After being slowed by injuries and the pandemic, Carroll has shown a strong combination of skills in 2022, his first pro season of more than 186 plate appearances. He combines contact (75% contact rate), impact (90th percentile exit velocity of106 mph) and swing decisions (18% chase rate) as well as anyone in the minor leagues. With speed on the bases and strong center field defense, Carroll is a true all-around player who’s knocking on the door to MLB.
James Wood, OF, Nationals
The best player the Nationals received from the Padres in the Juan Soto deal is a matter of some debate. CJ Abrams and Robert Hassell III are both highly-touted players ranked within the top 50 prospects in the game. But Wood has shown top-of-the-scale impact (109 mph 90th percentile exit velocity) with above-average swing decisions (22% chase rate) and contact (76% contact rate). His ability to hit a variety of pitches well and maintain the strike zone while hitting for double-plus power is a rare combination. Wood continues to establish himself among the best prospects in the game.
Josh Jung, 3B, Rangers
Triple-A Round Rock
Injuries are the sole reason that Jung still qualifies as a prospect. Had he entered the season healthy, he’d likely be well past his rookie limits by now. Jung has displayed some of the most major league-ready player skills of any minor league hitter the past three seasons. In just a few weeks of action, Jung has shown impact (106 mph 90th Percentile exit velocity) and contact (76% contact rate). He should be up with the Rangers later this year or early next season.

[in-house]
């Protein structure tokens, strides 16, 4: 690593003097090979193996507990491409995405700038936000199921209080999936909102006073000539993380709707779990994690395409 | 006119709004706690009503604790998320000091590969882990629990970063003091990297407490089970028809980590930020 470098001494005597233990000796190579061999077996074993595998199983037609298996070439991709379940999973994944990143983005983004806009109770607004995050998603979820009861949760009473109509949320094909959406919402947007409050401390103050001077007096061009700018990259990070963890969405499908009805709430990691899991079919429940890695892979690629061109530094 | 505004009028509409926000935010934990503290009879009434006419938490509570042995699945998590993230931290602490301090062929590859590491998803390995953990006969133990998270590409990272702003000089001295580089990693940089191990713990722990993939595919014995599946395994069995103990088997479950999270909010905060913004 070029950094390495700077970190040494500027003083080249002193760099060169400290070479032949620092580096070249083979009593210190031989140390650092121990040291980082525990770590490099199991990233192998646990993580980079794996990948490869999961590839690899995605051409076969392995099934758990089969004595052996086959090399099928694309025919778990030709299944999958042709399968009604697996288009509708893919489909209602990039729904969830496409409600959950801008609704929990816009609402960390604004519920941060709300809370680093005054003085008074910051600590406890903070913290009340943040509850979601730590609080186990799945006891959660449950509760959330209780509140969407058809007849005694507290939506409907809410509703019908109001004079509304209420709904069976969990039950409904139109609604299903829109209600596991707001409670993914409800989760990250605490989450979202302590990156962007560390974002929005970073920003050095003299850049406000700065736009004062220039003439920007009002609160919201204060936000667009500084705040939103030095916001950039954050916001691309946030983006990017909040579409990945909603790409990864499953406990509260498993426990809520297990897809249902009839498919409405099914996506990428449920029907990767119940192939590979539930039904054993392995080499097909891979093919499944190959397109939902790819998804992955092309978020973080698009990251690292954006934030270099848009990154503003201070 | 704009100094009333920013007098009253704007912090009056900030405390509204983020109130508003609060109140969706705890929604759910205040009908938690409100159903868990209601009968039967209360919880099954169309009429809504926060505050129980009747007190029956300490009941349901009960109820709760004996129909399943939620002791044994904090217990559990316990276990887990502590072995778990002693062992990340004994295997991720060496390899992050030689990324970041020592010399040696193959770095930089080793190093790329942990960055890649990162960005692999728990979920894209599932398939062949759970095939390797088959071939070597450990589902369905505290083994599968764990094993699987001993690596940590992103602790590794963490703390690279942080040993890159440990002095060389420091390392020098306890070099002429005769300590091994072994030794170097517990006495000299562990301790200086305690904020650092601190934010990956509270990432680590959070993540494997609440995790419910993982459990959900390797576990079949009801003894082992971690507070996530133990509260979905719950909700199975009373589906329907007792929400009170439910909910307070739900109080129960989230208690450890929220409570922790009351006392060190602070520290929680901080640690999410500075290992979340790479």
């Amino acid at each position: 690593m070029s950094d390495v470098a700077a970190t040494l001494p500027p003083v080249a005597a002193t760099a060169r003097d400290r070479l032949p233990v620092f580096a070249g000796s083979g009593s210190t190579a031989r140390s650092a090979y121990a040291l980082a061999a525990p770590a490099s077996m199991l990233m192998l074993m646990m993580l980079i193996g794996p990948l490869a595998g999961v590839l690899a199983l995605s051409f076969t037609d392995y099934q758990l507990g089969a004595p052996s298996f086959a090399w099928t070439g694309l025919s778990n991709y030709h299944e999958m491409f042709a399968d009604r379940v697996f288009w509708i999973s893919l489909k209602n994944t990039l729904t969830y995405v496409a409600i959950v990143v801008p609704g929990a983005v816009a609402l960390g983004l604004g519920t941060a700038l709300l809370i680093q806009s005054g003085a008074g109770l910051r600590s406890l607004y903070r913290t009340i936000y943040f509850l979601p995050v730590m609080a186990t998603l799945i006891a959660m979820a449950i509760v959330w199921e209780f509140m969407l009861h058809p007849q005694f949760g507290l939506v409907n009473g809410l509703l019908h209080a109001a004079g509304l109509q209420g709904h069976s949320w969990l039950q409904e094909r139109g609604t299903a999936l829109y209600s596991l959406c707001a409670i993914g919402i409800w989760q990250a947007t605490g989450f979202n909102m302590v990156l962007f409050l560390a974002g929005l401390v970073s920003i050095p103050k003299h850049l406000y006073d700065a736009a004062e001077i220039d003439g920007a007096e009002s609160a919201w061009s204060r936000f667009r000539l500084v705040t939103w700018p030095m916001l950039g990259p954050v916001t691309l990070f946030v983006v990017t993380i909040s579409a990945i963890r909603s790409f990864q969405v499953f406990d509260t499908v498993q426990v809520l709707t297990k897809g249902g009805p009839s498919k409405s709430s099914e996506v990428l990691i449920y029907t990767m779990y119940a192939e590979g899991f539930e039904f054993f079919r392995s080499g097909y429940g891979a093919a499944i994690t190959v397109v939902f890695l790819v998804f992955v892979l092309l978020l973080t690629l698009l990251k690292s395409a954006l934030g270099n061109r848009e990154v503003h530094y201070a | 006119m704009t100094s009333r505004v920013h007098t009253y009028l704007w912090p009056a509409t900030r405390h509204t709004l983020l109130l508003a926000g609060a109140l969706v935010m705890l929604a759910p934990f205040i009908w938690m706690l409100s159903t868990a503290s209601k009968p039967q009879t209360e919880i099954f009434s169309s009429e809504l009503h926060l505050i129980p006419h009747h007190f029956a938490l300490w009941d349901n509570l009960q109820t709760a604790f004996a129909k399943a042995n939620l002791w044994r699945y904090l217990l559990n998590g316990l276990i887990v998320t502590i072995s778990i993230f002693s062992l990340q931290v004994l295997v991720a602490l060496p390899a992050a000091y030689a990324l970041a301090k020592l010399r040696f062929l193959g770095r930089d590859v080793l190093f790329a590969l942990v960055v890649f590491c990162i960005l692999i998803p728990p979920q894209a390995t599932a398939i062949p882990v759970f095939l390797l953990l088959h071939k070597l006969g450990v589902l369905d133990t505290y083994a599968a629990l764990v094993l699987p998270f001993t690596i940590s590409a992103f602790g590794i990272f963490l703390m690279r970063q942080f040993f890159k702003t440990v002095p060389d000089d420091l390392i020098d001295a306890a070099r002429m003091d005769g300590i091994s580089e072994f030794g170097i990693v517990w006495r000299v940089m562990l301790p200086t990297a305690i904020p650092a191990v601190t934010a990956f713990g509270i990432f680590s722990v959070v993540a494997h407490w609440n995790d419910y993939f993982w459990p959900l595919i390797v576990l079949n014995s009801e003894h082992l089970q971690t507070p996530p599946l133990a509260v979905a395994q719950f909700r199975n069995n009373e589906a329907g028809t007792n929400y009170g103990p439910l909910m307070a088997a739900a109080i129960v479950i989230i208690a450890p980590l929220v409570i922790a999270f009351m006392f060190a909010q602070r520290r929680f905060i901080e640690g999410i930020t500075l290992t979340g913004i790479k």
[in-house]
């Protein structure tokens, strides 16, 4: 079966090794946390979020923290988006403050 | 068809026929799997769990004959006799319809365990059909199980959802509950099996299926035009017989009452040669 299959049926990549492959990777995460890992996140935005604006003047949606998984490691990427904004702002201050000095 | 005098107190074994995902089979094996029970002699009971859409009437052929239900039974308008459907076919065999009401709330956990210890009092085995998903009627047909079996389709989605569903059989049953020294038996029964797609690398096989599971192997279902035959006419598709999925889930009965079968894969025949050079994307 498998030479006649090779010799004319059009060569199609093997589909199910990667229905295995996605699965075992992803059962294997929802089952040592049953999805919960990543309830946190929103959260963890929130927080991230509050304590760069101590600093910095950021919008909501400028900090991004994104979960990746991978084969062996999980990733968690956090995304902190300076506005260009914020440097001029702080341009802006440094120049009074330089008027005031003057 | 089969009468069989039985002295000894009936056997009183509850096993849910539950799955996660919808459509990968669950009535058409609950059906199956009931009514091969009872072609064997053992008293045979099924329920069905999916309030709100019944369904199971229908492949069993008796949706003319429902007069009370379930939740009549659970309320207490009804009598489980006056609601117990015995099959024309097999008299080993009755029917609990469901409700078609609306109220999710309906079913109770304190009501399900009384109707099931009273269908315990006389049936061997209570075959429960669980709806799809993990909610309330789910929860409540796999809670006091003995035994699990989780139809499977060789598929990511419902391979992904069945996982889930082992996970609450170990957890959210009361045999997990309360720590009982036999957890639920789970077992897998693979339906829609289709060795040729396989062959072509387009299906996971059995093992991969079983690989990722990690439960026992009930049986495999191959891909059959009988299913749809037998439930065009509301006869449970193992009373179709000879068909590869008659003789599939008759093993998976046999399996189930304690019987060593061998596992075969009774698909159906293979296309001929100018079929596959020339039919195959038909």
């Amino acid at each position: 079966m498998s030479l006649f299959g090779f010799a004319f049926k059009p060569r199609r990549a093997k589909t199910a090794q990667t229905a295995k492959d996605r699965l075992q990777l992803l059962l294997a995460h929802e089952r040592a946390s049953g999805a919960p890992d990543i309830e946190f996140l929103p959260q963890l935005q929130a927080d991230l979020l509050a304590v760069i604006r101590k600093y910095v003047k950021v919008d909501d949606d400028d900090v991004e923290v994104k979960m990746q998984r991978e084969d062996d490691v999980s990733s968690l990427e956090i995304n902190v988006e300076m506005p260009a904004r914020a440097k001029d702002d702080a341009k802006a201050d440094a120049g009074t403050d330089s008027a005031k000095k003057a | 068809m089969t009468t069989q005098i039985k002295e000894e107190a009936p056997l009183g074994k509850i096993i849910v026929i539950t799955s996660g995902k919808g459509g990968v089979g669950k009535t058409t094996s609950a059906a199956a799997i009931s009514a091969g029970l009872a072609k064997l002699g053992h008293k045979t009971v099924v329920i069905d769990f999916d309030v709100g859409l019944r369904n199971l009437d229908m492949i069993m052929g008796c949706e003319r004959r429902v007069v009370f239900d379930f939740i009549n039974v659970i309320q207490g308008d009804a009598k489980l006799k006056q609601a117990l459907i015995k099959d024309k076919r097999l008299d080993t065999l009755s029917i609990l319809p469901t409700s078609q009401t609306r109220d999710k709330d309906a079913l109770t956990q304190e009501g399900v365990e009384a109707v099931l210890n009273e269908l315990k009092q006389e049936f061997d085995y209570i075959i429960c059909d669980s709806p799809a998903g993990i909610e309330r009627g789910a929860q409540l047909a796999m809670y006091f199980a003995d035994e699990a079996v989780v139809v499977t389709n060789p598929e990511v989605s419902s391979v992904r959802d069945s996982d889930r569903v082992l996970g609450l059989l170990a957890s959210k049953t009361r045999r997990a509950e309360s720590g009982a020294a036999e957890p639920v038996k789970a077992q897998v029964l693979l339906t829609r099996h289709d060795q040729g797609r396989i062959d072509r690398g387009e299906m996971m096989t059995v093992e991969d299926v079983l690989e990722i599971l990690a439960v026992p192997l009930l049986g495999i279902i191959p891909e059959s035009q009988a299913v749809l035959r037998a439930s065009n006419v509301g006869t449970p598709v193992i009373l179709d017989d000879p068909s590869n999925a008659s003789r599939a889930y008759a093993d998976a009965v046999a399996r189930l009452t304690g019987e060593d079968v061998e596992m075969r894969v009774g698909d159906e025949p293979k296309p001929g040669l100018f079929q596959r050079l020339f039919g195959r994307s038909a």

Tyler Soderstrom, C, Athletics
A hit tool-driven catcher is how Soderstrom was initially billed coming out of the draft. Since that time, he has grown into the impact many projected with 22 home runs this season and a 105 mph 90th percentile exit velocity. While Soderstrom chases above the minor league average, he’s able to sustain it with remarkable ability to hit pitches hard at optimal angles with one of the highest barrel rates in the minors.
Colson Montgomery, SS, White Sox
Now in Double-A, Montgomery has had arguably the best 2022 of any high school shortstop drafted in the first round in 2021. He’s hit .293/.405/.446 across three levels while showing plus bat-to-ball skills (79% contact rate) and swing decisions (23% chase rate). He’s shown above-average impact (103 mph 90th percentile exit velocity), though he’s still learning to add loft to generate hard airborne contact at a higher rate.